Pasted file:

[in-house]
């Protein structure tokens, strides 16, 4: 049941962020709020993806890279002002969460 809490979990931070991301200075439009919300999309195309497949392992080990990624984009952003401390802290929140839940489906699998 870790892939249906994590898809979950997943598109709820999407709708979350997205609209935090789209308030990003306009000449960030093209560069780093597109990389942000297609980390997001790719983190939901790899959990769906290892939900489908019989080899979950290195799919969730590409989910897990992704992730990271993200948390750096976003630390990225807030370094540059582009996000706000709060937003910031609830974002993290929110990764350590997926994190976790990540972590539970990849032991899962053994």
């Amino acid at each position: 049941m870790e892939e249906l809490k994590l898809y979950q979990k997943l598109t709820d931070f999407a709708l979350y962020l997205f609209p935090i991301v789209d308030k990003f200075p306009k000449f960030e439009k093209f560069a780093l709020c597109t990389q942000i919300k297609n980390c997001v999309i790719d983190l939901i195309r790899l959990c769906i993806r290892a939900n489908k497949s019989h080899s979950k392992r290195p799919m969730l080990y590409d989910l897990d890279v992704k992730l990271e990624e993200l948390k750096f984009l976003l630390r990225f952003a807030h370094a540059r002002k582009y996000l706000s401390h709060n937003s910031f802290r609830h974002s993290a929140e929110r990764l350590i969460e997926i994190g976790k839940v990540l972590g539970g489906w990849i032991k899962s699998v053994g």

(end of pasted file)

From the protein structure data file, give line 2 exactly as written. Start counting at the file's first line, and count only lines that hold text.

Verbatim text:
């Protein structure tokens, strides 16, 4: 049941962020709020993806890279002002969460 809490979990931070991301200075439009919300999309195309497949392992080990990624984009952003401390802290929140839940489906699998 870790892939249906994590898809979950997943598109709820999407709708979350997205609209935090789209308030990003306009000449960030093209560069780093597109990389942000297609980390997001790719983190939901790899959990769906290892939900489908019989080899979950290195799919969730590409989910897990992704992730990271993200948390750096976003630390990225807030370094540059582009996000706000709060937003910031609830974002993290929110990764350590997926994190976790990540972590539970990849032991899962053994």